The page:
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This evening, from 7:00 to 8:00 EDT, I’m doing a seminar – hosted by FEE’s Janet Neilson – entitled “What Does it Cost to Keep Them Out?”  We’ll discuss a variety of issues, all involving efforts of government to prevent the migration of goods, people, and ideas.  Join us!

Over at EconLog, Scott Sumner is rightly critical of Paul Krugman for yet again misrepresenting supply-side economics.

This month’s EconLib essays are both excellent.  Bob Murphy explores the relationship between capital and income, while Arnold Kling offers a fresh criticism of scientism.  Arnold argues for what he calls Epistemological Skepticism about Social Phenomena (ESSP).  Here’s a slice from Arnold’s essay (footnote excluded):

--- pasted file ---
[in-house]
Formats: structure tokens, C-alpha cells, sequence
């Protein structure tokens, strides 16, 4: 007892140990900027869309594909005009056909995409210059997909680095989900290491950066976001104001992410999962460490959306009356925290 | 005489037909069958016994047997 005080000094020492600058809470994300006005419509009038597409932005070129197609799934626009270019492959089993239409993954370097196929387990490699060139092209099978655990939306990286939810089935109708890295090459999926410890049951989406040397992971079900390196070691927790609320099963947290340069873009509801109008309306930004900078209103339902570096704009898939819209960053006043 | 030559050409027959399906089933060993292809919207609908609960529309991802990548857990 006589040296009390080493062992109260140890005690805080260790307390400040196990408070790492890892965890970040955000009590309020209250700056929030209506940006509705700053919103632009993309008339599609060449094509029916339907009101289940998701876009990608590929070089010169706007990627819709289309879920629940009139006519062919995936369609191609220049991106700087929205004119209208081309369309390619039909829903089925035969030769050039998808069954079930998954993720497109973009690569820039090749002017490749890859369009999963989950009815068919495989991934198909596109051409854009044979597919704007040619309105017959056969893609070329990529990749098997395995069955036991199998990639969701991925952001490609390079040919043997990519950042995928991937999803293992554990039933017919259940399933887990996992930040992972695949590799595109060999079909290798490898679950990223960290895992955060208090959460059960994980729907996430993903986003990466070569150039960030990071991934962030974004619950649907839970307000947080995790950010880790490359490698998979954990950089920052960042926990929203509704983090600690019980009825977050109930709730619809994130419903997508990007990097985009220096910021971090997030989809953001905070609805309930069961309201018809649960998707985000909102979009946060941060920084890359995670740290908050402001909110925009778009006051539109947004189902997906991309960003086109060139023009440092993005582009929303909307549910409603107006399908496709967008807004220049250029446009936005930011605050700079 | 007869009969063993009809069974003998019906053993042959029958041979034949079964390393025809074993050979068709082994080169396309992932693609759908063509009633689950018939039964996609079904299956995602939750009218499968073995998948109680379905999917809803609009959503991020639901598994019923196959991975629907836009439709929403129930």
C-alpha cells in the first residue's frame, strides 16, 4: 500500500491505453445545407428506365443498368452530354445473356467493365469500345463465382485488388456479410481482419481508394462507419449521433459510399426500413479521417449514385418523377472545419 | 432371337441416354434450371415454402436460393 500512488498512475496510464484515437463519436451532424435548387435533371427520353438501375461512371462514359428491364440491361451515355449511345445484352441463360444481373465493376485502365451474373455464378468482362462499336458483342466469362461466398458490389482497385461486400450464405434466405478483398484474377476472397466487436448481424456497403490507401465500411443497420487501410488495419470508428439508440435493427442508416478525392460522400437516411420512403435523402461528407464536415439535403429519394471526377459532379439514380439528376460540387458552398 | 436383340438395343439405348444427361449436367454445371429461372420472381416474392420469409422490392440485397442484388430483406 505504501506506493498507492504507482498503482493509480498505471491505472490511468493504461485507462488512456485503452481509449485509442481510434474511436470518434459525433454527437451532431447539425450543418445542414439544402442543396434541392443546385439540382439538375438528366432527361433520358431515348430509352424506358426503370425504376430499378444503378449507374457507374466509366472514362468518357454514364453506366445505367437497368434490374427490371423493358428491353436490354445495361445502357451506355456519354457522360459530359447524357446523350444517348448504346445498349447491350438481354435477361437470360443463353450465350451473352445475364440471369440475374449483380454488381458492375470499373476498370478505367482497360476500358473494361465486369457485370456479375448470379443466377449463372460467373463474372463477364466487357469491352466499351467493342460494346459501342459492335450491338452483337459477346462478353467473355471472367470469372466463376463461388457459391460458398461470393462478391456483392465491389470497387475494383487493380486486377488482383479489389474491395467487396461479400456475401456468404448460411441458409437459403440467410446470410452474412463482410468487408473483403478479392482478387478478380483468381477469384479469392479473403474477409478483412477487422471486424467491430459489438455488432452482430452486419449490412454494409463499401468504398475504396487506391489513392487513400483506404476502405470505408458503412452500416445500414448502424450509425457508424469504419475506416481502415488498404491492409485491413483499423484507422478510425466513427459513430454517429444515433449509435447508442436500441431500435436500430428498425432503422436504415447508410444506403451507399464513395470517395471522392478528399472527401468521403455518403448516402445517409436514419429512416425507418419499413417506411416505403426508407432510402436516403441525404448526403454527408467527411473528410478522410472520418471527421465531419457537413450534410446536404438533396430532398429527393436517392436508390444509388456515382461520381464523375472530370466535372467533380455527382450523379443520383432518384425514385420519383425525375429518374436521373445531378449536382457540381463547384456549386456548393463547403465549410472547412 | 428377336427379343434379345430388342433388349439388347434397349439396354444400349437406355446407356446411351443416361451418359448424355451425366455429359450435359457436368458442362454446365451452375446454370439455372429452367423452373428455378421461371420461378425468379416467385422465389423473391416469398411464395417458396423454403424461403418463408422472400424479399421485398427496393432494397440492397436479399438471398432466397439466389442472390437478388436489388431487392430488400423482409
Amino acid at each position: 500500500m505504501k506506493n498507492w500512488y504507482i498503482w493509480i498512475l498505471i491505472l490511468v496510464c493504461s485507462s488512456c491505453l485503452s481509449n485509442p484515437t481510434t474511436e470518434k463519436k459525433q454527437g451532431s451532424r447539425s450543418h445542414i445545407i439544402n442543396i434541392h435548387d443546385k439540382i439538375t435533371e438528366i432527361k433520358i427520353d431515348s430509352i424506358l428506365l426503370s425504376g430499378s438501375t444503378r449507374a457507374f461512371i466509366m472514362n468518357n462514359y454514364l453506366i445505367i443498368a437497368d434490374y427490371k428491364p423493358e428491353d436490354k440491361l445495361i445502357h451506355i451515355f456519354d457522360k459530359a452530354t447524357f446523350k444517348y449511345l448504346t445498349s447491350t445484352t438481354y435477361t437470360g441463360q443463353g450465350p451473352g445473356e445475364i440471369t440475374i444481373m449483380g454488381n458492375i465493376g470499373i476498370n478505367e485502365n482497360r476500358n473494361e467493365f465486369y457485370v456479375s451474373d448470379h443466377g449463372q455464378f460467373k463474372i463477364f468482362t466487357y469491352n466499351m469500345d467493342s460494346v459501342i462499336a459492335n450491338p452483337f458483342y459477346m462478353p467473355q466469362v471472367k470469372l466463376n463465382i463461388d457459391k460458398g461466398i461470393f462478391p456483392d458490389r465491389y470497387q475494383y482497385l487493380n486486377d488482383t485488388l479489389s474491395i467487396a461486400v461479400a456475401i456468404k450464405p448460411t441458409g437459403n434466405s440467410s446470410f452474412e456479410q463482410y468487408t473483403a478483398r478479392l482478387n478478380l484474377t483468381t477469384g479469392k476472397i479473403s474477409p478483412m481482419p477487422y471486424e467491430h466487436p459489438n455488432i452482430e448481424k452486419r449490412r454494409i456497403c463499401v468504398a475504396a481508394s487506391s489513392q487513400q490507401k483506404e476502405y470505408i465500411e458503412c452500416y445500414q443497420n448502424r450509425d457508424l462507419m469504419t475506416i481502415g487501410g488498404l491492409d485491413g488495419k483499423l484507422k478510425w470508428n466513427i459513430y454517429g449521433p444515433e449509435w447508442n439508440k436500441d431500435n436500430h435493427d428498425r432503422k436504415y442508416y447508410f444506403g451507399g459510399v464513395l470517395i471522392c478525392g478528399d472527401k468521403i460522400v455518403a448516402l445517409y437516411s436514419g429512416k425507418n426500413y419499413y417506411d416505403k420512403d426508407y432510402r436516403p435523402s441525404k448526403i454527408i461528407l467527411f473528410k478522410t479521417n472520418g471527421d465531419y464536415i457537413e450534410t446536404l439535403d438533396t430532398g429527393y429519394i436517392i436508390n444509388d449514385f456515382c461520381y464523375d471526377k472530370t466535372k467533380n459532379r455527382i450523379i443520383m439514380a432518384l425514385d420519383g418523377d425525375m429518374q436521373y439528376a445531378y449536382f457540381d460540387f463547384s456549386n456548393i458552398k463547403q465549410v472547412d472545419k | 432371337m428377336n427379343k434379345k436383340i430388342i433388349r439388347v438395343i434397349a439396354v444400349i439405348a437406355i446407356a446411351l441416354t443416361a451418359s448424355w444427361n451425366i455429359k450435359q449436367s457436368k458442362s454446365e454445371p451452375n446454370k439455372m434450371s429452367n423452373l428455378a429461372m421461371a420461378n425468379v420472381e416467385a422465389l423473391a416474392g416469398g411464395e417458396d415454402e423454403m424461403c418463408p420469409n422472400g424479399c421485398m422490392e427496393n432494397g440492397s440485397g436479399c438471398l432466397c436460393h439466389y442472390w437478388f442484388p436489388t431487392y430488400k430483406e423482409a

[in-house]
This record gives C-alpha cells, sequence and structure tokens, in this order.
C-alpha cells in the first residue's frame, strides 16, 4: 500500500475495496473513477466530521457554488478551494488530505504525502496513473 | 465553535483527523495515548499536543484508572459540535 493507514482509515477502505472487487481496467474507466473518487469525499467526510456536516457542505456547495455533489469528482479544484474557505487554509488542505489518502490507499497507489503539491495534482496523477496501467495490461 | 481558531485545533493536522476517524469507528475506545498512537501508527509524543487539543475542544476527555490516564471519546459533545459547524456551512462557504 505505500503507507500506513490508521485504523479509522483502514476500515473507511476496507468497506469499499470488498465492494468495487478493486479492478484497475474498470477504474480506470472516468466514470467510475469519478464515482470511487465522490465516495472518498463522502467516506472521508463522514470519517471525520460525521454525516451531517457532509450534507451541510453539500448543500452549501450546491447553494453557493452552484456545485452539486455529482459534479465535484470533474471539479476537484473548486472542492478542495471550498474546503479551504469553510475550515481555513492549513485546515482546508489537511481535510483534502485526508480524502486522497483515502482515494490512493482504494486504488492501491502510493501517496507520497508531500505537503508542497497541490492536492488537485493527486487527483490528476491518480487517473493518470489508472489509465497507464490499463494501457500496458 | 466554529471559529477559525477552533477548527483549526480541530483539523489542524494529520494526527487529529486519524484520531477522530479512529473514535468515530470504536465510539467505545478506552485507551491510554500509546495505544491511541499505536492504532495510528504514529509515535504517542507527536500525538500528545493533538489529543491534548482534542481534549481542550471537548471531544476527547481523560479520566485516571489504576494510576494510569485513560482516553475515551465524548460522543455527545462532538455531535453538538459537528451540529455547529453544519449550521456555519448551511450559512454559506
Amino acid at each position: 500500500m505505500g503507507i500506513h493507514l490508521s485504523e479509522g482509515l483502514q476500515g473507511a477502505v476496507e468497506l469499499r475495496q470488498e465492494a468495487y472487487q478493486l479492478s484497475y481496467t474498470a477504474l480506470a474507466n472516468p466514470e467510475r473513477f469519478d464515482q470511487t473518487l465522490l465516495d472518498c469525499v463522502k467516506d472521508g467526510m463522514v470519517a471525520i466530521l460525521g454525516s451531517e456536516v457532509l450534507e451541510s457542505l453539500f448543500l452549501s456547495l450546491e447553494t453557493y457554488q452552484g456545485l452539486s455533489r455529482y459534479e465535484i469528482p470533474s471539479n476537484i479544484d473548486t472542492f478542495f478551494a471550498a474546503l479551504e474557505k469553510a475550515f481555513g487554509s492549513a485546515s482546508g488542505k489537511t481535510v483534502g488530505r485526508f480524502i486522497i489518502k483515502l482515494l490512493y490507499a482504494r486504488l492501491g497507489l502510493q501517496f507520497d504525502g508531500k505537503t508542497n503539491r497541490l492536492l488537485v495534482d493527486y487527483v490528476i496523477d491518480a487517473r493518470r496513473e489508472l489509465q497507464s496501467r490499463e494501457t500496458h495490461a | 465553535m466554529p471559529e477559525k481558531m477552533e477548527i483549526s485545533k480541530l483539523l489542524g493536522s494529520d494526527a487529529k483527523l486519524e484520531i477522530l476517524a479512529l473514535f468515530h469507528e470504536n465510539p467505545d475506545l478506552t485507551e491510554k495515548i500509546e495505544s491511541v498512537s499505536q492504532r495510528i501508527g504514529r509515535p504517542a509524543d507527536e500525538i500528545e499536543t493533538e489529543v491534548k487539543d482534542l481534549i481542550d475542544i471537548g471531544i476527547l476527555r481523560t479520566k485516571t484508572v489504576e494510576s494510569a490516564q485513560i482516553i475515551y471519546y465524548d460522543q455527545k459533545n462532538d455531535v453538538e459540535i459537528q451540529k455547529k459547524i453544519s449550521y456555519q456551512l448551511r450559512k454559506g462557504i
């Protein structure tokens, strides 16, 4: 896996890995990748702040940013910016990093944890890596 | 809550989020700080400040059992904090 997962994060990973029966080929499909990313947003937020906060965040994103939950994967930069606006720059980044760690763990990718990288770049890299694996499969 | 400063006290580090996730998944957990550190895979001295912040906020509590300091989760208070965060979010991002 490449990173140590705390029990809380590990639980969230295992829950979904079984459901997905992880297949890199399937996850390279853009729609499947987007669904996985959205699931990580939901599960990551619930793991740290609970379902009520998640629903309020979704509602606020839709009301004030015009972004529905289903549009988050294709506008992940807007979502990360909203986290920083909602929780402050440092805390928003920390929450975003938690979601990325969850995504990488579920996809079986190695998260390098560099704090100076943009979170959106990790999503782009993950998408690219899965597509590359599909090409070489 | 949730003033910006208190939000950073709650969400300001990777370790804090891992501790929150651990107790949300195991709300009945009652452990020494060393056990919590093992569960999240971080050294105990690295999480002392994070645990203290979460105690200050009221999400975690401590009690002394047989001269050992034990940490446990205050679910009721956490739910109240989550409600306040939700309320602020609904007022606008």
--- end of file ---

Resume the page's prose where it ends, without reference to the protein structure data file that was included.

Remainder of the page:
The opposite of believing in ESSP is what Friedrich Hayek termed “scientism.” Scientism is a belief that social phenomena can be understood in a scientific manner. It is the belief that we should be able to explain and predict social outcomes on the basis of simple, powerful, verifiable universal principles.

Examples of scientism in economics include Marxism, Keynesianism, and most recently, Thomas Piketty’s Capital in the 21st Century. A scientistic epistemology seems to correlate with an ideology of centralized social control. In practice, Marxism has been totalitarian. Keynesianism has been used to justify major expansions in the size and scope of government. And Piketty advocates a tax on wealth imposed at a global level.

In contrast, those of us with ESSP are less likely to believe in sweeping policies imposed by government. We doubt the reliability of the social science that is invoked to justify such policies.

Here’s my colleague Pete Boettke’s own warning against scientism.

Bill Shughart explains why the U.S. Export-Import Bank should be shut down.

Randy Holcombe read Ralph Nader’s new book, Unstoppable.

FATCA is frightening.